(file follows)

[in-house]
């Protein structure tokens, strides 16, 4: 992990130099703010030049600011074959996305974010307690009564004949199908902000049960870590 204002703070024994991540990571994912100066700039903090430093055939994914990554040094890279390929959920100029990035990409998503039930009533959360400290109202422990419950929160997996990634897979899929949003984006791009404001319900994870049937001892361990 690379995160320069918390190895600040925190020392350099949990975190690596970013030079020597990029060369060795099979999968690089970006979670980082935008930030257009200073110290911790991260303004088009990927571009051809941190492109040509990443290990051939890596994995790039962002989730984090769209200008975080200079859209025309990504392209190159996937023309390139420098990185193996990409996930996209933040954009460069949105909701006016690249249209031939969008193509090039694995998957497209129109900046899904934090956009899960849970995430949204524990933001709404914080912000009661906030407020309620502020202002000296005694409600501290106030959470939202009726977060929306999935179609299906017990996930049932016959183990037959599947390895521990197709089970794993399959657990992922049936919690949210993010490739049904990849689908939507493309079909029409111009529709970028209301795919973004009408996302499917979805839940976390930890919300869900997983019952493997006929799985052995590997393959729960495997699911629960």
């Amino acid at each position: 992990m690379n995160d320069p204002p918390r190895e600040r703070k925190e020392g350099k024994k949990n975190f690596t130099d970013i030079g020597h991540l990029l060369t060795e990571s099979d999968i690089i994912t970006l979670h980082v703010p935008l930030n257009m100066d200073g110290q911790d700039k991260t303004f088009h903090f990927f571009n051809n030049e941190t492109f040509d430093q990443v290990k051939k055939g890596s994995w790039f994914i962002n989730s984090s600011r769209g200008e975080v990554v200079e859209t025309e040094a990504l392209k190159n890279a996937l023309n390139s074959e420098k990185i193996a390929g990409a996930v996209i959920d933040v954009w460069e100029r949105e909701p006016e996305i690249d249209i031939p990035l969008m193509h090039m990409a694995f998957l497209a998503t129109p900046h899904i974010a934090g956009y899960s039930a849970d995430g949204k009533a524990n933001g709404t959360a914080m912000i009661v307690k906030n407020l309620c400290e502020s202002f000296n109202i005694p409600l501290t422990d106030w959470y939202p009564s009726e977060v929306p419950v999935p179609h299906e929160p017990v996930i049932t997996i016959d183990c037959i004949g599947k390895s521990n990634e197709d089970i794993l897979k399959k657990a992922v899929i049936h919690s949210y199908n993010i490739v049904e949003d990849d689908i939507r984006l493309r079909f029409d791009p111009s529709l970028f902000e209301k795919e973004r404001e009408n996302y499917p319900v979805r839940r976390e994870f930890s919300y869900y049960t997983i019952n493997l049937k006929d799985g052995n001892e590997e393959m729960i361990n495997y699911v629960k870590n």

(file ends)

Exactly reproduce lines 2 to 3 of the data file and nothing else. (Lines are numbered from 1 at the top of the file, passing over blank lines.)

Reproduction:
């Protein structure tokens, strides 16, 4: 992990130099703010030049600011074959996305974010307690009564004949199908902000049960870590 204002703070024994991540990571994912100066700039903090430093055939994914990554040094890279390929959920100029990035990409998503039930009533959360400290109202422990419950929160997996990634897979899929949003984006791009404001319900994870049937001892361990 690379995160320069918390190895600040925190020392350099949990975190690596970013030079020597990029060369060795099979999968690089970006979670980082935008930030257009200073110290911790991260303004088009990927571009051809941190492109040509990443290990051939890596994995790039962002989730984090769209200008975080200079859209025309990504392209190159996937023309390139420098990185193996990409996930996209933040954009460069949105909701006016690249249209031939969008193509090039694995998957497209129109900046899904934090956009899960849970995430949204524990933001709404914080912000009661906030407020309620502020202002000296005694409600501290106030959470939202009726977060929306999935179609299906017990996930049932016959183990037959599947390895521990197709089970794993399959657990992922049936919690949210993010490739049904990849689908939507493309079909029409111009529709970028209301795919973004009408996302499917979805839940976390930890919300869900997983019952493997006929799985052995590997393959729960495997699911629960």
């Amino acid at each position: 992990m690379n995160d320069p204002p918390r190895e600040r703070k925190e020392g350099k024994k949990n975190f690596t130099d970013i030079g020597h991540l990029l060369t060795e990571s099979d999968i690089i994912t970006l979670h980082v703010p935008l930030n257009m100066d200073g110290q911790d700039k991260t303004f088009h903090f990927f571009n051809n030049e941190t492109f040509d430093q990443v290990k051939k055939g890596s994995w790039f994914i962002n989730s984090s600011r769209g200008e975080v990554v200079e859209t025309e040094a990504l392209k190159n890279a996937l023309n390139s074959e420098k990185i193996a390929g990409a996930v996209i959920d933040v954009w460069e100029r949105e909701p006016e996305i690249d249209i031939p990035l969008m193509h090039m990409a694995f998957l497209a998503t129109p900046h899904i974010a934090g956009y899960s039930a849970d995430g949204k009533a524990n933001g709404t959360a914080m912000i009661v307690k906030n407020l309620c400290e502020s202002f000296n109202i005694p409600l501290t422990d106030w959470y939202p009564s009726e977060v929306p419950v999935p179609h299906e929160p017990v996930i049932t997996i016959d183990c037959i004949g599947k390895s521990n990634e197709d089970i794993l897979k399959k657990a992922v899929i049936h919690s949210y199908n993010i490739v049904e949003d990849d689908i939507r984006l493309r079909f029409d791009p111009s529709l970028f902000e209301k795919e973004r404001e009408n996302y499917p319900v979805r839940r976390e994870f930890s919300y869900y049960t997983i019952n493997l049937k006929d799985g052995n001892e590997e393959m729960i361990n495997y699911v629960k870590n």